The blog may have been quiet over the last seven weeks but that does not mean we haven't been busy.
There have been:
1. Decadent meals, my most favorite of which was a rabbit ragù with polenta
If you can get past the "bunny rabbit" issue and flashbacks to the infamous rabbit skinning clip from Michael Moore's documentary on Flint, "Roger and Me", rabbit is another great white meat that is both low in fat and high in protein. Personally, I believe it is best eaten stew style because it does have a tendency to dry out. In France, rabbit is an economical alternative to chicken although the New York Times article linked above does note that rabbit is no longer widely available in the US and therefore expensive. At my local market butcher, I purchased a whole rabbit for 10€ and when combined with the ragù sauce, made approximately 10 portions. We ate the ragù for two nights and froze the rest in individual portions. It makes for easy meals during the week!
2. Kitchen nightmares
The kitchen has undergone some substantial changes over the last month and after great battles with Vogica, the high-end cabinet maker that we very stupidly selected to design our kitchen (that should get its own post!), our handles were finally installed two weeks ago. Anyone who did the math would realize that was nearly 9 weeks after the kitchen was first delivered! Never again...
We returned the overhead fan after realizing post-installation that the dimensions of the fan did not correspond to the dimensions on the manufacturer's website. We bought it from Mistergooddeal because their advertised price was 250€ less than a competitor -- only they bought a lot from Fagor which did not correspond to the manufacturer's dimensions and failed to mention so on their website. To our great surprise, they offered to take back the fan. Two months and many calls to their hotline at 34cents/minute (which never fails to surprise me in France!) , they finally came to pick it up last week. Now we have to wait another 30 days to get the same fan ordered from a different store.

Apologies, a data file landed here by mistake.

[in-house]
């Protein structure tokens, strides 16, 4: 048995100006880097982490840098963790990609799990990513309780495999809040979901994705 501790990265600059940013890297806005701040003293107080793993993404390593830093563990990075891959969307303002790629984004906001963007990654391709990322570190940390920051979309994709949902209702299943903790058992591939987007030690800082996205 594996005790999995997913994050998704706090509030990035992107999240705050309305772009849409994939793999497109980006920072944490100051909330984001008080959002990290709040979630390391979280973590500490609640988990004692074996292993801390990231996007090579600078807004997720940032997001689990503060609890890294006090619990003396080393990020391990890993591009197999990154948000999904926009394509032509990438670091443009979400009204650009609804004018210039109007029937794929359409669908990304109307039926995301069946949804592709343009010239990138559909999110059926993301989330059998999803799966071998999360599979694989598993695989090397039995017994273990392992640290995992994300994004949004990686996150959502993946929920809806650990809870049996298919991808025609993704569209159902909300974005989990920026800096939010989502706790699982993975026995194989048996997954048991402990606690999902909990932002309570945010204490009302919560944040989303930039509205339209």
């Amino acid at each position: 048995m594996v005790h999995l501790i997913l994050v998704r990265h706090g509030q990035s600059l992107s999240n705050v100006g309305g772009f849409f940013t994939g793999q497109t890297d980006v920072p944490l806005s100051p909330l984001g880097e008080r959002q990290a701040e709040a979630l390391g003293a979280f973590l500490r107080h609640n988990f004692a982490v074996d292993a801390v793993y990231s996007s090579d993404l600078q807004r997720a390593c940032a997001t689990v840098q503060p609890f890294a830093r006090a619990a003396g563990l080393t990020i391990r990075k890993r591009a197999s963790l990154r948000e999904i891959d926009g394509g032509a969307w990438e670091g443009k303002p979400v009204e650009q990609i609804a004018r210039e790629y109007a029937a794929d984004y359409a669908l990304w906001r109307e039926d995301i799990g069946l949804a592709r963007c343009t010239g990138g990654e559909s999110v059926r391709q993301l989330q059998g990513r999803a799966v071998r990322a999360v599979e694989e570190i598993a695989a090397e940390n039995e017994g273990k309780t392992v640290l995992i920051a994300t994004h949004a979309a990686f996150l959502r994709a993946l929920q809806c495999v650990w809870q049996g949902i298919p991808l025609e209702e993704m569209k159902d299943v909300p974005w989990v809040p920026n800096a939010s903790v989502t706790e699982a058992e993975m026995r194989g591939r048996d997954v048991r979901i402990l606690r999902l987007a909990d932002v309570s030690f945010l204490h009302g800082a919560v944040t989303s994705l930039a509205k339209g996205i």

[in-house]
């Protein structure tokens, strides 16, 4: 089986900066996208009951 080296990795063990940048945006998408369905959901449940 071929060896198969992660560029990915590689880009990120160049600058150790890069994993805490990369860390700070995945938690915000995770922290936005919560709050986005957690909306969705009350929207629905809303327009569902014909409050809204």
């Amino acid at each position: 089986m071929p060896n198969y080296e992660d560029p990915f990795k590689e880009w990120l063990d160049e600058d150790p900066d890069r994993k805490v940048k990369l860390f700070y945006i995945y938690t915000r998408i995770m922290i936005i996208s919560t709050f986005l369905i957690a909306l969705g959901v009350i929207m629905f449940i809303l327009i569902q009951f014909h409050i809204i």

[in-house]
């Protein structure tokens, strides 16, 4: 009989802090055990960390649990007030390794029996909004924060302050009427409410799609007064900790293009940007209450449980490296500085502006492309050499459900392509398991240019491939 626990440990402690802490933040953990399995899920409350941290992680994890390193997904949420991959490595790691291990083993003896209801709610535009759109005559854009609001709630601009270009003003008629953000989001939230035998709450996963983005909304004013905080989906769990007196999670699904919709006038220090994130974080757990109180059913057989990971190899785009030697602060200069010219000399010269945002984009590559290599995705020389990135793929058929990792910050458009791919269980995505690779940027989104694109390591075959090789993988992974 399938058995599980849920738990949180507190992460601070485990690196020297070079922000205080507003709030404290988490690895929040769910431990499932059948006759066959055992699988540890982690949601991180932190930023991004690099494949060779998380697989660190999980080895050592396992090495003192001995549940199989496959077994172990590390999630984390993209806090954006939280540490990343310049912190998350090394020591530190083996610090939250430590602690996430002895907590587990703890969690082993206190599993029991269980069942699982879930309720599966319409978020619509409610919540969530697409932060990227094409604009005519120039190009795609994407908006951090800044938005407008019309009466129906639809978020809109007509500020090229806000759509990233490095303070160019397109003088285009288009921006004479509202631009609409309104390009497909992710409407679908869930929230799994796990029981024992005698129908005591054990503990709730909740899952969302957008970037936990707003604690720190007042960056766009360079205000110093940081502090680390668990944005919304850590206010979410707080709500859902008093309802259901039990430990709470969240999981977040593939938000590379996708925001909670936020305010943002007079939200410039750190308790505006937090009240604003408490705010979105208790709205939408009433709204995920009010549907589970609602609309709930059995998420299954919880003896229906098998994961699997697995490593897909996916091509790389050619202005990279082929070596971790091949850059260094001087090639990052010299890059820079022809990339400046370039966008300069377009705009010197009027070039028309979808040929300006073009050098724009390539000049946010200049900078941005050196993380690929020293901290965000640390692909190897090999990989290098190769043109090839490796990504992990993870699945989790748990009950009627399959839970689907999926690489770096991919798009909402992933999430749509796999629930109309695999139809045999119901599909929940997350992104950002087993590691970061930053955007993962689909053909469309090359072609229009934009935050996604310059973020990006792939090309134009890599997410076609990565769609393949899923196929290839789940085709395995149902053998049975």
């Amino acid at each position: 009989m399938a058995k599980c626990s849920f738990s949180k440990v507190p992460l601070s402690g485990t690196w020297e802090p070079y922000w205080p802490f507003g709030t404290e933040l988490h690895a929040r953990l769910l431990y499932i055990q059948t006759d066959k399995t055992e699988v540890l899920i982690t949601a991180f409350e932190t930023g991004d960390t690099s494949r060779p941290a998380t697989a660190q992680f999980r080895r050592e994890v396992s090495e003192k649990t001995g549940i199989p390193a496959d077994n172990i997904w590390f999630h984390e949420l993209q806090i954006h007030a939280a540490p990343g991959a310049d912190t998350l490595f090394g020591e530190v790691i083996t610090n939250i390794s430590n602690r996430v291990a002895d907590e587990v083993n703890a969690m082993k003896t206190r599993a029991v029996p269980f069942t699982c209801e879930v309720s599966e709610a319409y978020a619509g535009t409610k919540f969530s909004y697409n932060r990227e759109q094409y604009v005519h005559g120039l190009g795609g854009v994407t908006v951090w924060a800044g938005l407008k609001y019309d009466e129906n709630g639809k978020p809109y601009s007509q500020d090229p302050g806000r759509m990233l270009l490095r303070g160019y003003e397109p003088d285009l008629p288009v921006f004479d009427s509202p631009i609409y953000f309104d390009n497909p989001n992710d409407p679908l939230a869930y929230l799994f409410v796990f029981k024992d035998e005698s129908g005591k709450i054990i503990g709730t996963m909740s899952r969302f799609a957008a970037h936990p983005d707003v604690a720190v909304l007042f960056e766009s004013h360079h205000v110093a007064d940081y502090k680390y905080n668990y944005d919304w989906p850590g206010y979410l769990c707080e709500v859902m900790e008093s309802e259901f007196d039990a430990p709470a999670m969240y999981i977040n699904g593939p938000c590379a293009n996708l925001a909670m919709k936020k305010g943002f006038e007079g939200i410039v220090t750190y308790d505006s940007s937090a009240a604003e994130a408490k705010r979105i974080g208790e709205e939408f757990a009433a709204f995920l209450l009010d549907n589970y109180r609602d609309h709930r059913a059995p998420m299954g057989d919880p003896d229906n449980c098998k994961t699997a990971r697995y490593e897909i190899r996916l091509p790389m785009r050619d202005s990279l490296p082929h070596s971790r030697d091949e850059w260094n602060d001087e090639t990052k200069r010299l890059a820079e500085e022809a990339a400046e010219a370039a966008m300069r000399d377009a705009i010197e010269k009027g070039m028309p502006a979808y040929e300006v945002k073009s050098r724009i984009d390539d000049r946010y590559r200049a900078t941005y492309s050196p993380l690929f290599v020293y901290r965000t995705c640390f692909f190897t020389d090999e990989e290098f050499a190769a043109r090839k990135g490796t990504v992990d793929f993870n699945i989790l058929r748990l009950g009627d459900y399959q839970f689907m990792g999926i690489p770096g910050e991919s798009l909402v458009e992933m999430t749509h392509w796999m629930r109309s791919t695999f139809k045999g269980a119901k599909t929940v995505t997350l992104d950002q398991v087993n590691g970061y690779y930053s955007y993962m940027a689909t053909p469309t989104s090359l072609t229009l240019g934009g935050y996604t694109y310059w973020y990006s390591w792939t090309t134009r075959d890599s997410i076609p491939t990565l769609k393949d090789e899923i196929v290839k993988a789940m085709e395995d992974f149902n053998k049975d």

Those of you on Ravelry may have noticed that I finished the February Baby Sweater. As many Zimmermanics have noted, this is a fun and easy pattern once you decipher Zimmermman's "pithy" instructions and makes an adorable baby cardigan.
It will be shipped off tomorrow to little Molly who hopefully hasn't outgrown it already...
Pattern : Elizabeth Zimmermann's February baby sweater from A Knitter's Almanac (6 months size)
Yarn: Louet Gems Opal in Aqua (two skeins) and Rowan RYC Cashsoft DK in cream (leftovers)
Buttons: from Entrée des Fournisseurs, rue des francs bourgeois, Paris
And my Charlotte's Web shawl is patiently waiting for the ends to be woven in and to be blocked. I am dying to get my hands on lace wire blockers but cannot imagine how much it would cost to ship them to France.
In the meantime, I started a scarf for my friend Nathalie and so far, I think it is the most beautiful thing I have ever knit
Pattern: Muir from Knitty
With smoky amethyst beads
Unfortunately, between bar review classes for the French bar and the difficulty of knitting with beads in the metro, my progress has been slow, to say the least.